White House tells oil industry ‘we need more’ as fuel prices soar

The US is engaged in an increasingly frantic search to replace oil supplies lost from Russia as it tries to repair diplomatic rifts abroad and boost production at home to stop fuel prices from spiraling out of control.

Jennifer Granholm, US energy secretary, on Wednesday told an audience of industry executives that the country was on a “war footing,” adding: “That means you are producing more right now, where and if you can”.

Her plea for domestic oil companies to boost supplies is a pivot for a Biden administration that has burnished its green credentials, underscoring the new political reality after the US this week banned oil and gas imports from Russia.

In another sign of the ructions caused by the Russian oil ban, the US drew criticism from Colombia, one of its foremost South American allies, for appearing to lay the groundwork to restart imports of crude from Venezuela.

Last weekend US diplomats traveled to Venezuela – with which Washington broke off diplomatic relations in 2019 – in what experts said could lead to eased sanctions on the country.

Petrol prices have climbed to new records above $ 4.25 a gallon in the US, risking political damage for President Joe Biden as congressional elections loom.

Domestic US oil production, which slumped during the pandemic oil price crash, remains well below its historic highs partly because investors have told companies to prioritize dividends and cash flow over new drilling campaigns.

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Granholm, speaking at the CERAWeek conference in Houston, appealed to the US oil sector to strike a new partnership with the federal government. “In this moment of crisis, we need more oil supply,” she said.

Brent, the international oil benchmark, surged to $ 139 a barrel, the highest since 2008, earlier this week. It fell back to $ 111 on Wednesday, pressured in part after the United Arab Emirates said it would encourage fellow Opec members to boost oil output, the first member of the producer alliance to do so since Russian troops invaded Ukraine.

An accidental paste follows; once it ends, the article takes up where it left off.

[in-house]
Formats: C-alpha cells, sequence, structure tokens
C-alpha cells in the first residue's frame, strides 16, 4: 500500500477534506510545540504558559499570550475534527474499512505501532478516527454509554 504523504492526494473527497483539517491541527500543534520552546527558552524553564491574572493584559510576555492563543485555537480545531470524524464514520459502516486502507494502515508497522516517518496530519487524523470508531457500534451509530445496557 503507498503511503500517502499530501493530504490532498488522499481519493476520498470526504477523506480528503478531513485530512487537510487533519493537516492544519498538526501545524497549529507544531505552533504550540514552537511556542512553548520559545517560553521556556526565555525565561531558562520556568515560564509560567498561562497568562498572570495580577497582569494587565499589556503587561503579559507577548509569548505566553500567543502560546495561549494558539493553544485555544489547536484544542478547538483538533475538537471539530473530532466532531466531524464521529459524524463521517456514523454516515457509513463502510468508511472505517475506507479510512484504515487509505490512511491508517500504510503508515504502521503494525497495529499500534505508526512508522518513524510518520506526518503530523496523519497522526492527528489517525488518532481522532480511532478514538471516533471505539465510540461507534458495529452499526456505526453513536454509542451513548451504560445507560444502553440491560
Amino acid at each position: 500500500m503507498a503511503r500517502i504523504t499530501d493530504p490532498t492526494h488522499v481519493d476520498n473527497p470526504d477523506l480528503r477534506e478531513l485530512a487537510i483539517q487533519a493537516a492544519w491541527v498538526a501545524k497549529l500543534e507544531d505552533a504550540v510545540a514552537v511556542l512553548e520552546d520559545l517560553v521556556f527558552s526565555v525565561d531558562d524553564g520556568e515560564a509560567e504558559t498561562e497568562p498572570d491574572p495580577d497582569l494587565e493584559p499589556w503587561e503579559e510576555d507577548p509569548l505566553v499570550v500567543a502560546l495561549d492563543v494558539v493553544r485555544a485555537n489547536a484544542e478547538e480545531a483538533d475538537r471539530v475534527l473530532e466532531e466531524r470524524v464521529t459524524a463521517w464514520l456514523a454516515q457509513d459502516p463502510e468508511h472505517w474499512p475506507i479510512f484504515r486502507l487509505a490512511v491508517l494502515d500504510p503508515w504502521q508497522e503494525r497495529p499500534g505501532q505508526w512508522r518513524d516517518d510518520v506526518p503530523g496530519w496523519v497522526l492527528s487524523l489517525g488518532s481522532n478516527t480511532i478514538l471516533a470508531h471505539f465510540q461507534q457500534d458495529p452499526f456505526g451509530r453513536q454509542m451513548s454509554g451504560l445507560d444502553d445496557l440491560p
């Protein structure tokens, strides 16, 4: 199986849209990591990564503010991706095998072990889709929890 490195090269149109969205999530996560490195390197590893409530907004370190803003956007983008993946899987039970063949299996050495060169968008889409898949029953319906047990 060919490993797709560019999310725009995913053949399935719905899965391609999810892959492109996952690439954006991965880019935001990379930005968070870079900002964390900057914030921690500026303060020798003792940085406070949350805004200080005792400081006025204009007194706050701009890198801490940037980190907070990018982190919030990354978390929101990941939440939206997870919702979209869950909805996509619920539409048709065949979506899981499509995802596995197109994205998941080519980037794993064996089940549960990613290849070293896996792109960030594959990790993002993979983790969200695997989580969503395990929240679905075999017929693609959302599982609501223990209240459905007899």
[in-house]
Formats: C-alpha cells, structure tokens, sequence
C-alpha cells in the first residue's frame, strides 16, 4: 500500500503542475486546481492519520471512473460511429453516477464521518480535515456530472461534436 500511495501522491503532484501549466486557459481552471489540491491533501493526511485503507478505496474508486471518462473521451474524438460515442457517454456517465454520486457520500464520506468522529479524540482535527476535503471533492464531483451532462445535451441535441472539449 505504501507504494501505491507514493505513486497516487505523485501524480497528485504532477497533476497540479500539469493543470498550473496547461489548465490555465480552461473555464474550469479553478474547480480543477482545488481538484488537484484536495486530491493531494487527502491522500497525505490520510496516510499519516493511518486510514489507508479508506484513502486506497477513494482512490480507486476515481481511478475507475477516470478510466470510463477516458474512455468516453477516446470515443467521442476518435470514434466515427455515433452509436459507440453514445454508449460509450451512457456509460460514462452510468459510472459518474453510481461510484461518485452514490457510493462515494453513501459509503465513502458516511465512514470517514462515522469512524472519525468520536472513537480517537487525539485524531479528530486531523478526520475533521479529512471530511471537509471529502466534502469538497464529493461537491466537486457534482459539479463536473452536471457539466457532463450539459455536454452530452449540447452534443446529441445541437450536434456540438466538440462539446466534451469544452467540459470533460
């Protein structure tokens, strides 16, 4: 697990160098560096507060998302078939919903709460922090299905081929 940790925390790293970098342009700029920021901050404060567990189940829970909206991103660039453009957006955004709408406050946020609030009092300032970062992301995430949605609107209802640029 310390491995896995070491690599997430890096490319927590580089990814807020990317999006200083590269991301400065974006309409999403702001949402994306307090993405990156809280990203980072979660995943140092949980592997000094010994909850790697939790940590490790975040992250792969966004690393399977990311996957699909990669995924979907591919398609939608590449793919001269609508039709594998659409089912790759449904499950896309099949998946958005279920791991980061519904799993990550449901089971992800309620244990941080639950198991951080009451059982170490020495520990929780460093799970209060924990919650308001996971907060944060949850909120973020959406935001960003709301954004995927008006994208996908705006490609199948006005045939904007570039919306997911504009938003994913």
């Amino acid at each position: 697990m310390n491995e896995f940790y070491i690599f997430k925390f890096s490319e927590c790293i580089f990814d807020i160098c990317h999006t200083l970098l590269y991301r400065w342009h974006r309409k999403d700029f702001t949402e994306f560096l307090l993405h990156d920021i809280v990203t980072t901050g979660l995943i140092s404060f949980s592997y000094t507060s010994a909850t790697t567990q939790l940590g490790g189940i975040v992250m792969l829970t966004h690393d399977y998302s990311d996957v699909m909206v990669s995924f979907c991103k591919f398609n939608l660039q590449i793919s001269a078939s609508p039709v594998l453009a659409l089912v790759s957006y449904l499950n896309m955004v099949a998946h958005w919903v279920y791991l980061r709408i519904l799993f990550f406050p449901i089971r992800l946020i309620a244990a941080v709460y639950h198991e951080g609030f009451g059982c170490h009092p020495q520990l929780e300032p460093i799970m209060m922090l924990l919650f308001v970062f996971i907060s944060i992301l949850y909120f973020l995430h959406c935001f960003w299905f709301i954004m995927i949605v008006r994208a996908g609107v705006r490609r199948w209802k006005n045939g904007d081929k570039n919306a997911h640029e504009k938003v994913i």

Later Suhail Al Mazrouei, the UAE’s energy minister, tweeted that the country remained “committed to the Opec + agreement and its existing monthly production adjustment mechanism”.

Granholm’s comments came a day after Amos Hochstein, a senior US state department official, said shale oil producers should be doing “whatever it takes” to increase supply.

The US overture to Caracas drew concern from Colombian government officials who told the Financial Times that enlisting Venezuela’s regime Nicolás Maduro to supply more oil would be both politically problematic and technically infeasible.

“It’s not for me neither to judge nor to justify,” said Iván Duque, Colombia’s president. “But nothing is going to change my opinion about Maduro being a war criminal or being the equivalent of Latin America [Slobodan] Milosevic because he has brutalized his own country, ”he added, referring to the late leader of Serbia.

Duque added that the US, along with many other western governments, does not recognize Maduro as the legitimate president of Venezuela after Washington branded elections in 2018 as fraudulent.

“If you’ve just banned oil from what they call the Russian dictator, it’s difficult to explain why you’re going to be buying oil from the Venezuelan dictator,” Diego Mesa, Colombia’s energy minister, said in a separate interview on the sidelines of the CERAWeek conference.

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